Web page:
Inception: Movie Review

I just had the pleasure of seeing in a movie theater Inception, the 2010 film written and directed by Christopher Nolan. The screening of the film was preceded by a short documentary / commercial about Tenet, his new film, as well as about Inception itself. I found it interesting that both Nolan and his actors all said the same things about these two films: spectacular locations, great special effects, for the most part practical ones, and complex stories capable of capturing the audience. This constant repetition of these elements made me think a little about how Nolan perceives his cinema: as he himself says, he wants to create great experiences for the cinema audiences like the ones he felt when he was going to the movies to see action films as a young man (I guess there are several James Bond movies in his memory).

Inception contains all the elements that Tenet promises to contain, at least judging by the footage I’ve seen. A tormented protagonist has to come to terms with his emotions (in this case remorse), there are a lot of different locations (thanks to the trick of dreams within dreams), and the special effects are impressive. But let’s start from the plot.

Cobb (Leonardo Di Caprio) is a peculiar thief: he steals ideas. In this science fiction world, it’s indeed possible to enter people’s dreams and snatch their deepest secrets. The boss of a large corporation, Saito (Ken Watanabe), hires him to do something even more difficult: implant a new idea in the brain of a competitor (Cillian Murphy). Thus, Cobb forms a team of aces of this type of robbery to carry out his mission (the cast also includes Tom Hardy, Ellen Page, Joseph Gordon-Levitt, Marion Cotillard and a thousand others, including the inevitable Michael Caine). All great, except that Cobb is a tormented person, exiled from his country and full of remorse. Will he be able to complete the mission? Who knows!

If you’ve seen the film, you know the reason behind my answer: this film is famous, among other things, for its open ending. Characters can enter dreams, and dreams within dreams, and so on, but the deeper they go the harder it is to return to the real world. And in the climax of the film our protagonists go in a dream within a dream within a dream within another dream! Cobb remains alone and it’s not clear whether he can save himself or not. But in my opinion this is not an important point to discuss: I don’t particularly care if the film has a happy ending or not. I’m interested in explaining why I think Inception is that great of a film.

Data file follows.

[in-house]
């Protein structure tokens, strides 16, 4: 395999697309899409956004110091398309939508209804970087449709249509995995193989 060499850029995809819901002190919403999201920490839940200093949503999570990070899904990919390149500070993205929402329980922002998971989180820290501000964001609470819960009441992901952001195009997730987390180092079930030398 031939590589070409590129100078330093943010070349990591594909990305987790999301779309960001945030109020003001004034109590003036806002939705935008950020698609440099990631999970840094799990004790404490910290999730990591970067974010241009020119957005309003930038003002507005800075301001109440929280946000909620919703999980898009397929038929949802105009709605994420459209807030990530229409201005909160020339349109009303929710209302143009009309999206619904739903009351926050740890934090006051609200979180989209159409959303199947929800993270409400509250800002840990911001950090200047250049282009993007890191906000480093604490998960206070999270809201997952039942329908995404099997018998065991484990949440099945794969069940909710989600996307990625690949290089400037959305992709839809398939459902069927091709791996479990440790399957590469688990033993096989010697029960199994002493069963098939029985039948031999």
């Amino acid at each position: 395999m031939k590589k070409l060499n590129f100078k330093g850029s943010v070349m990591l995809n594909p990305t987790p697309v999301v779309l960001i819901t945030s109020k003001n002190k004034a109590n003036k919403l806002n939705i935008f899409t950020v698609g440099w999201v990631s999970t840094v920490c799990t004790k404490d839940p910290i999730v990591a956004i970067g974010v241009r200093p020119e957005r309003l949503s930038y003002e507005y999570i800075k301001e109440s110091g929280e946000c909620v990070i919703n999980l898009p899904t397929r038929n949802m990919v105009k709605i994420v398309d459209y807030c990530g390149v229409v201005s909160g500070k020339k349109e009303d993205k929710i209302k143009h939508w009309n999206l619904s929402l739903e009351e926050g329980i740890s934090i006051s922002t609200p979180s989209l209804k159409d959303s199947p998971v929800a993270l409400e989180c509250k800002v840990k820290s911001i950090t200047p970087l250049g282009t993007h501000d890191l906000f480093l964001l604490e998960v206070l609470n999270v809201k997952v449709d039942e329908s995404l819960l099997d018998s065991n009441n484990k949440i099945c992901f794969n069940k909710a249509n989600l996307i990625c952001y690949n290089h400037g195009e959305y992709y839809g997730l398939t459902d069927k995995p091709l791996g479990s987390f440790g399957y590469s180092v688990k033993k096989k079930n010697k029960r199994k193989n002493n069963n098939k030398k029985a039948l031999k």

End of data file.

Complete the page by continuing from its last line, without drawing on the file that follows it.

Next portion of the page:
Inception is huge in the sense that it hits you with loud sounds and amazing images until it stuns you. The action is very well shot, the actors are very good, the cinematography is impressive… but the movie also hits you with a lot of explanations of things that seem very complicated at the beginning but that in the end are not even that complex. You can enter dreams and time expands exponentially as you do so. And it’s important to wake up from all the dreams you entered at the same time. That’s it. And these rules are repeated a thousand times, practically the movie begins with a one hour-long hour of explanation (Gordon-Levitt’s character on;y explains things, a bit like the robot explaining things to the viewers in Interstellar, 2014).

And is this a problem for me? No, it isn’t. The vision of the film becomes a bit heavy, yes, but the thing itself doesn’t bother me too much. What I find unbearable is that these rules are continually broken by the protagonists of the film! Why create so many rules and obsessively repeat them if what we see on the screen clearly contradicts them? It seems to me that, for a movie based on a complicated plot, there are too many holes everywhere…

For example, just before the climax we are told the amount of time the protagonists have in the various dreams: ten seconds in the van, two minutes in the hotel room, and twenty minutes in the mountain fortress. Ok. It actually takes the van ten seconds to fall into the water from the bridge. But in two minutes Joseph Gordon-Levitt gets into a room, ties four people with a telephone wire found after searching for something to tie them up, gets out and goes to the elevator, he gets out of it, places two explosive charges, detonates them, and then places two more and detonates those as well? All this in zero gravity! Unlikely.